“On behalf of Ohio’s and the nation’s public safety personnel, we are grateful to Senator Brown for his leadership on this issue. The new legislation will ensure that first responders receive the assistance Congress intended them to receive with their health care expenses in retirement,” said Mary Beth Foley, Executive Director, Ohio Police & Fire Pension Fund (OP&F).
Under the senators’ bill, plans that are able to implement HELPS through the current direct payment method, possibly because they have only one or two providers to pay and a small number of retirees, may continue to do so. However, for the many retirement systems that are experiencing administrative problems with the current requirement or have refused to implement HELPS because of the burdens, the senator’s legislation will allow them to make distributions to their retirees without rendering the retiree ineligible for the tax exclusion.
In cases where the distribution is made to the retiree, the legislation would require the retiree to include with their tax return an attestation that the amount sought to be excluded from the pension distribution does not exceed the amount paid by the employee for qualified health insurance premiums for the taxable year. The tax exclusion is capped under current law at $3,000 per year.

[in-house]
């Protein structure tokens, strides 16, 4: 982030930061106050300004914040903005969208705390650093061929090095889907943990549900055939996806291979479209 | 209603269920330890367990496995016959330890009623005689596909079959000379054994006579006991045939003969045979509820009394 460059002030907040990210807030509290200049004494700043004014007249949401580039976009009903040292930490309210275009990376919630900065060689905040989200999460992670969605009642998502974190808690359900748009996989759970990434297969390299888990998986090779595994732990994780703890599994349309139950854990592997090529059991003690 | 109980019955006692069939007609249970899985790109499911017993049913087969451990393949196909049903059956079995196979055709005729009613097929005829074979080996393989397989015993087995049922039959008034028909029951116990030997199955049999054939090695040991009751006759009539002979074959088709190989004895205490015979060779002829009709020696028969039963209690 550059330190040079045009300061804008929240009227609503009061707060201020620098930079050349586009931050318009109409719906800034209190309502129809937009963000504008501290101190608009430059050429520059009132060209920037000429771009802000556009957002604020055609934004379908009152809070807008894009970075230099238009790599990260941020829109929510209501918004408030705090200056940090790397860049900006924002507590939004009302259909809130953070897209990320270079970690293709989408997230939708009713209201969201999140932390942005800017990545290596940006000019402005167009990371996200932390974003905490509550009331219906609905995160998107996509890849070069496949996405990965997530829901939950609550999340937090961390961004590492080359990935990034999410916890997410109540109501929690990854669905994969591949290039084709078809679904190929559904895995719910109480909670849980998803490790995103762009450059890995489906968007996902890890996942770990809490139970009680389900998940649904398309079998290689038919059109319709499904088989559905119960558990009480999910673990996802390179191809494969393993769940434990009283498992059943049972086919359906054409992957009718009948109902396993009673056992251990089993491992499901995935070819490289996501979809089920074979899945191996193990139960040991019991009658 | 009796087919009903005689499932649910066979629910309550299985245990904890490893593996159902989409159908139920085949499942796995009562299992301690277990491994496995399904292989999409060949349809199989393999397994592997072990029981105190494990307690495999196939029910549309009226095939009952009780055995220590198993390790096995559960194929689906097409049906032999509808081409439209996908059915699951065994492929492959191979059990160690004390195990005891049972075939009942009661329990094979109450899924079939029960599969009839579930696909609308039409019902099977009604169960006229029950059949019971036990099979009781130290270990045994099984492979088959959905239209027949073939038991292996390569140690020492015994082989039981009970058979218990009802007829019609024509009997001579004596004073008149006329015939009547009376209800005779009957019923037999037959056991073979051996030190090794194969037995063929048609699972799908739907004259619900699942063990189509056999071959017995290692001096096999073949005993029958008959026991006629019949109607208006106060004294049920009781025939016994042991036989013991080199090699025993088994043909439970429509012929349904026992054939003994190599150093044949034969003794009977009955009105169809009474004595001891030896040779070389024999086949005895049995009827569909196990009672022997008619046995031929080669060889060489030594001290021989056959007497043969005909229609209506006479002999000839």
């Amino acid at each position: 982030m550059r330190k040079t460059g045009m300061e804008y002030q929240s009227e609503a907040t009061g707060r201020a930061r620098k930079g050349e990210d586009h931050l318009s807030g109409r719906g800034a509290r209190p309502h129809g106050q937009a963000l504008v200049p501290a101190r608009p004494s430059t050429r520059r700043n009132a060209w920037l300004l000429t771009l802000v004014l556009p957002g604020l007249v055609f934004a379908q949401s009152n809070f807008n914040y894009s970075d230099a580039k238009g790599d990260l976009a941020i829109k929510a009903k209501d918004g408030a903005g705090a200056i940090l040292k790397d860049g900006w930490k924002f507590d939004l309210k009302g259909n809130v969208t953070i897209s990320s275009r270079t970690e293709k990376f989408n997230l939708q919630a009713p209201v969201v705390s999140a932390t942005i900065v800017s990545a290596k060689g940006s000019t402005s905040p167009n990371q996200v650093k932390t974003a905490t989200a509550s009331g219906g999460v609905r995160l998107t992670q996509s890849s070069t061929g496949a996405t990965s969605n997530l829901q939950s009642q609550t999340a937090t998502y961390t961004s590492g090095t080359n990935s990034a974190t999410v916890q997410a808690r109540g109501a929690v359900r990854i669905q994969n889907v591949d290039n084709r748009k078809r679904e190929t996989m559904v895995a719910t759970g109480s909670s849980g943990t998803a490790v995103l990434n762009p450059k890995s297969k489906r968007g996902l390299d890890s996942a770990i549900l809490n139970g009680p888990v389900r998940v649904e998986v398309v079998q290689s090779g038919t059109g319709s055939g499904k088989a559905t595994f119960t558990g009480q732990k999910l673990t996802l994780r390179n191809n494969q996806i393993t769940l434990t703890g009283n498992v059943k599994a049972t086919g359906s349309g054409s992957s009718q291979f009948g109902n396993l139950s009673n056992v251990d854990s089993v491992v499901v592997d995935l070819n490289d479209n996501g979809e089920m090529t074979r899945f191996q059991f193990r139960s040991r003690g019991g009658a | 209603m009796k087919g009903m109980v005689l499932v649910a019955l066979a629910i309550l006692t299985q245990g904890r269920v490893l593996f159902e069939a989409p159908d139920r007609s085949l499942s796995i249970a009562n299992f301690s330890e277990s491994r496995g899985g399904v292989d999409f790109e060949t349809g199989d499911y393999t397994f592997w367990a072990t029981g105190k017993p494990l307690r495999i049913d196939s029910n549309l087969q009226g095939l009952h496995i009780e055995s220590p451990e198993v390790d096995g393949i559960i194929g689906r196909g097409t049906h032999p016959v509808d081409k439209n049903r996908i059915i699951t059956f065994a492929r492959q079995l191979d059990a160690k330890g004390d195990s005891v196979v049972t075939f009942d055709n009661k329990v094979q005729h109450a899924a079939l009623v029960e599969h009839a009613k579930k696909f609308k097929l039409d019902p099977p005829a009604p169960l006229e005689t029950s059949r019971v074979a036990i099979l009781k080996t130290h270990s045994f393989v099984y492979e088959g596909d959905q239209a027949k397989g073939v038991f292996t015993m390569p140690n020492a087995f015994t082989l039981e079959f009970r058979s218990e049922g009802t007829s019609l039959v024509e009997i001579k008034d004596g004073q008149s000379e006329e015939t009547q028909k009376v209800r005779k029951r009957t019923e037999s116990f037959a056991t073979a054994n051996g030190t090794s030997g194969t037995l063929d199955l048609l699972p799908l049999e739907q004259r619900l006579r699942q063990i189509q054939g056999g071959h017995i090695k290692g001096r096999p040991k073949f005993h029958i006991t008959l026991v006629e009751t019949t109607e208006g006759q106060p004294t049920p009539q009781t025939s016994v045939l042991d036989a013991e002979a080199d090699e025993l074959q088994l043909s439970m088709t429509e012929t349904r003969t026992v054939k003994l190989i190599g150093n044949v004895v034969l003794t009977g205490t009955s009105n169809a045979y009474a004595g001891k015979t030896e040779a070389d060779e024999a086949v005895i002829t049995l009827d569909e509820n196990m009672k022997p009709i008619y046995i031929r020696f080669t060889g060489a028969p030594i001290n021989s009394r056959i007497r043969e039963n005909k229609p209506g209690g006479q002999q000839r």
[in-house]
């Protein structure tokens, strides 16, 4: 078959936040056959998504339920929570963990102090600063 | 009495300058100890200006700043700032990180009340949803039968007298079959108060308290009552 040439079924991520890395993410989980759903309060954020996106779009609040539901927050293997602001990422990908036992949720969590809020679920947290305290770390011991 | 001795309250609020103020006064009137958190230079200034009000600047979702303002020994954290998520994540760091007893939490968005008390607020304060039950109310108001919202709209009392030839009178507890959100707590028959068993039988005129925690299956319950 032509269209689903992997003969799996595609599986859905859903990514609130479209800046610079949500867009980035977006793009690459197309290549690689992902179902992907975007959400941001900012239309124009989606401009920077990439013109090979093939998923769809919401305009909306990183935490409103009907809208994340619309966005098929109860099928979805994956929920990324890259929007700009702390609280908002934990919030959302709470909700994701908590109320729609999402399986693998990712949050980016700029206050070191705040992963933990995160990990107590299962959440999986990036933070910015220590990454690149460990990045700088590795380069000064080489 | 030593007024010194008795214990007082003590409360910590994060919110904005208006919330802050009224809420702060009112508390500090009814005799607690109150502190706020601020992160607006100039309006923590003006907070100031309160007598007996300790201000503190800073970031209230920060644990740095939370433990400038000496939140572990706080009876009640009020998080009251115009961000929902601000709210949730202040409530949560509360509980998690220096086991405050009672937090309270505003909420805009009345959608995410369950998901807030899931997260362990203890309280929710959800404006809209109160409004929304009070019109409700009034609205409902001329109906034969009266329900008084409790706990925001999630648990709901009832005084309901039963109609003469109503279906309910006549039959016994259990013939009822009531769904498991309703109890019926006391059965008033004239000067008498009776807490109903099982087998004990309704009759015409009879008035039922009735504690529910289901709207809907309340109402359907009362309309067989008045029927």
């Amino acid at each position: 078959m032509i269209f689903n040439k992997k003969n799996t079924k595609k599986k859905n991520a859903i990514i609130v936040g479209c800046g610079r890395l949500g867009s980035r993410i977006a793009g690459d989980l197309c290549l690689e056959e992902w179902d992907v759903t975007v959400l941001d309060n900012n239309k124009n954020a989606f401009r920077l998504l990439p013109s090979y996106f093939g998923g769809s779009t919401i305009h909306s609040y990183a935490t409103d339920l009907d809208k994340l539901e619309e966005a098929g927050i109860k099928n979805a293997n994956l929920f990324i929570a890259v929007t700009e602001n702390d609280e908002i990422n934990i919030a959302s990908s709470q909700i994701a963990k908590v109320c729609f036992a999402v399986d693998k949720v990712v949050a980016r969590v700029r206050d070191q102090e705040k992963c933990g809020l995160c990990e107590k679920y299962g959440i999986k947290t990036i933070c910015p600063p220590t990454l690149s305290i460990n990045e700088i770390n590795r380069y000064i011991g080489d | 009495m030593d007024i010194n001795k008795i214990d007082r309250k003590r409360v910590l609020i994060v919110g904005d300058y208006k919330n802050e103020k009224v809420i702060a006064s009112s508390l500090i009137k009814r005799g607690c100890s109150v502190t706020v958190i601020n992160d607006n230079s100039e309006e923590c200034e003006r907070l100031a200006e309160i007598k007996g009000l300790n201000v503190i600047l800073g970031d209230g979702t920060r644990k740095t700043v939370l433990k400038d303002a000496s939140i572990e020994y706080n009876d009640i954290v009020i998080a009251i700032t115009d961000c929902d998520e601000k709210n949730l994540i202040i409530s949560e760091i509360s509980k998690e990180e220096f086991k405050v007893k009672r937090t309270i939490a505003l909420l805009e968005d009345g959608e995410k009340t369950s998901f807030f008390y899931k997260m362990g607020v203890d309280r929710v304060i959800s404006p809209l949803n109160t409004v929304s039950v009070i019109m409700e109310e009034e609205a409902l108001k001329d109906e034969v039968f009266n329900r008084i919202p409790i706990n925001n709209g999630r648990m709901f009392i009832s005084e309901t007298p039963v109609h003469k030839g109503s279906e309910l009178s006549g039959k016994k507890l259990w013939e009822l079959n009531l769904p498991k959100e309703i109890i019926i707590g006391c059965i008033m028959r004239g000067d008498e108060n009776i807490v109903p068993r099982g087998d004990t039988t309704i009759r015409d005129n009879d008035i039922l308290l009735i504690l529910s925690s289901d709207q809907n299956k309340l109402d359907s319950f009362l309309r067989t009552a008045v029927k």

The bill has been endorsed by the Fraternal Order of Police, the National Association of Police Organizations, and the International Association of Fire Fighters.
Warner and Kaine announce $6.2 million in federal funding for Virginia college readiness programs
U.S. Sens. Mark R. Warner and Tim Kaine (both D-VA) announced $6,236,161 in federal funding for 15 Virginia schools for Upward Bound programs. Upward Bound, administered through the Department of Education, provides support to low-income and first-generation high school students in order to increase high school and college graduation rates.
“All students deserve access to the resources they need to succeed,” the senators said. “This funding for Upward Bound programs will support low-income and first-generation students through high school and help them prepare for higher education. This represents another critical investment in leveling the playing field so that more students have the tools to reach their goals and get ready for life after high school.”